1. used variously in sexual contexts to mask parts of the body or (see sense 3) sexual activities; the usual sense of vagina is contradicted in the essay cited above.
|Hundreth Sundrie Flowres 92: He drewe uppon his new professed enimie, and bare hir up with such a violence against the holster, that before shee could prepare the warde, he thrust hir through both hands, and &c, wher by the Dame swoning for feare, was constreyned ... to abandon hir body to the enemies curtesie.|
|Romeo and Juliet II i: O, that she were An open et-caetera, thou a poperin pear!|
|Lady’s Trial II i: Money is trash, and ladies are et caeteras.|
|Merry Passages and Jeasts No. 263 81: Where should he find his Finger but in his wifes Et Caetera.|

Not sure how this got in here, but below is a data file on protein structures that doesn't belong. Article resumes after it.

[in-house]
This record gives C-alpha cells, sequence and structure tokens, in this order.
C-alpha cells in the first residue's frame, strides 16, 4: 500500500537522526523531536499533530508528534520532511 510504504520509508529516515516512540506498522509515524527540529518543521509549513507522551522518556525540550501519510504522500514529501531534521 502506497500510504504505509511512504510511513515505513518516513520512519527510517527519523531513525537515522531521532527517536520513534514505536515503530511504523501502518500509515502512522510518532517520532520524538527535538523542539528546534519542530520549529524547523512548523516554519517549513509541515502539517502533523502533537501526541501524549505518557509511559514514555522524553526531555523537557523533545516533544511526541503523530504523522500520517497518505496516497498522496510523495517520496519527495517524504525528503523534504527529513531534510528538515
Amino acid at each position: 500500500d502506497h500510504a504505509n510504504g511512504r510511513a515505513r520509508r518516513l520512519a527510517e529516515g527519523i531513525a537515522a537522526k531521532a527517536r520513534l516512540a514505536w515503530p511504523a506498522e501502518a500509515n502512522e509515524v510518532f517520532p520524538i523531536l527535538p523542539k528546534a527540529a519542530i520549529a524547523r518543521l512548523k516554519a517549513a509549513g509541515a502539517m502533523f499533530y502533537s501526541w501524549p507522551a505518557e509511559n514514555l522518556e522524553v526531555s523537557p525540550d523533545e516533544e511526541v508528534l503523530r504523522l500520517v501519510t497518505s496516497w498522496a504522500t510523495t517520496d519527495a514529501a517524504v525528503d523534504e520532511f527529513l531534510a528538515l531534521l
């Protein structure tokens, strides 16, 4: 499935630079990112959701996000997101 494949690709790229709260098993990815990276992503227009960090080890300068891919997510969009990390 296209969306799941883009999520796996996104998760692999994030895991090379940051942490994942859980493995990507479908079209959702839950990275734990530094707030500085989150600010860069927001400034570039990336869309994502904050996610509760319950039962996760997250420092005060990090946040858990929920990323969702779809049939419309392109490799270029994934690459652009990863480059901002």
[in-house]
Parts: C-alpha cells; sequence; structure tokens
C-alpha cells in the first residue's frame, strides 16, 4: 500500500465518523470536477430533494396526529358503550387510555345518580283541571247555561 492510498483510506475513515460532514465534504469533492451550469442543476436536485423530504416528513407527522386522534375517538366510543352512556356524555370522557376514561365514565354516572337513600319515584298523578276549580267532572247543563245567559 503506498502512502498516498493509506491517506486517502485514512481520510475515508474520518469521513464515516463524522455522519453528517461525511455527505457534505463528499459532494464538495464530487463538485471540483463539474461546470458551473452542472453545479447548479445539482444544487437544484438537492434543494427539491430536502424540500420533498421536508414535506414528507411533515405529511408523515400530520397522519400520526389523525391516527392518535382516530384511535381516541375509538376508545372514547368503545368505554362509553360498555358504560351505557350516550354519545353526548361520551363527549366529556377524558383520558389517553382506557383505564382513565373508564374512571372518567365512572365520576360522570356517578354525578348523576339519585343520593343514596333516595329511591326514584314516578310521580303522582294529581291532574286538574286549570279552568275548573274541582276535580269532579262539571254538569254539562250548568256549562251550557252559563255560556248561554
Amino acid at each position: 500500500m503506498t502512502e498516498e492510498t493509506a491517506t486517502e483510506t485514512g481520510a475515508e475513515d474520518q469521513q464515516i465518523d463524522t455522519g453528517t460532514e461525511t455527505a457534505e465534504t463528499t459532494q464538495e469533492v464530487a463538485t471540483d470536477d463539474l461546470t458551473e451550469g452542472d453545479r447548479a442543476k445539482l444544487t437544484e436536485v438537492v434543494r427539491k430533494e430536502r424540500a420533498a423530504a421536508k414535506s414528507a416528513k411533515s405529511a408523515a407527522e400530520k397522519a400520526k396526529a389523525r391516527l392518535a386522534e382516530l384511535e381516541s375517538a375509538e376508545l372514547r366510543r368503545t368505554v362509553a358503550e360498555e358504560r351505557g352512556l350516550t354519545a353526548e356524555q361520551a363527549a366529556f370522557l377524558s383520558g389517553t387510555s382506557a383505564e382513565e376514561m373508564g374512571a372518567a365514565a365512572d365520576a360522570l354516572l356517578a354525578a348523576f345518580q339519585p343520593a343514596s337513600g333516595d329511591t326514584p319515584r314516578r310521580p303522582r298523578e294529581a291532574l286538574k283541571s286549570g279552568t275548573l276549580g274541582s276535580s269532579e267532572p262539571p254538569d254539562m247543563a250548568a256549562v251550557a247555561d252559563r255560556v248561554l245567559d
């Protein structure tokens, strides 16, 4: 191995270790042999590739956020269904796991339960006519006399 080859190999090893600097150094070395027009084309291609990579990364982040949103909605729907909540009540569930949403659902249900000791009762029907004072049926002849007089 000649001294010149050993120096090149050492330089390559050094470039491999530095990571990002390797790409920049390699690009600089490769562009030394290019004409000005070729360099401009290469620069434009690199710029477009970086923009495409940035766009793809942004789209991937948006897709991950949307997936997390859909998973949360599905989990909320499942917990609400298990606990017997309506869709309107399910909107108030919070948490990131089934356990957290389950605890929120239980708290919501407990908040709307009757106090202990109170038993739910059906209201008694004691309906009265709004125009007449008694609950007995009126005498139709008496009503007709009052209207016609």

|‘Et Caetera’ in Morton Lover’s Tongue (2003) 135: As on Corinna’s Breast I panting lay, / My right Hand playing with Et Caetera.|
|Memoirs of a Woman of Pleasure (1985) 233: [...] going over every part of me, neck, breast, belly, thighs, and all the sweet et cetera, so dear to the imagination.|
|Rambler’s Mag. May 168/1: Such eyes, such lips, such b—s, and such a **** Oh ye Gods, and such etcaeteras.|
|Sl. and Its Analogues.|
2. venereal disease.
|Historical Memoires 87: Po his Physician ... (a mere Empericke, and celebrated for no skill but in the cure of the &c.).|
3. sexual intercourse.
|‘Et Caetera’ n.p.: And thus the hasty Moments slipt away, / Lost in the Transports of Et Caetera.|
|Gent.’s Mag. II June 790: [Able] to instruct both Sexes in good Letters, good Manners, Writing, Needle-Work, and a nameless Et cetera.|
|Homer Travestie (2nd edn) I 107: He seiz’d her, and began to play / The prelude to et caetera.|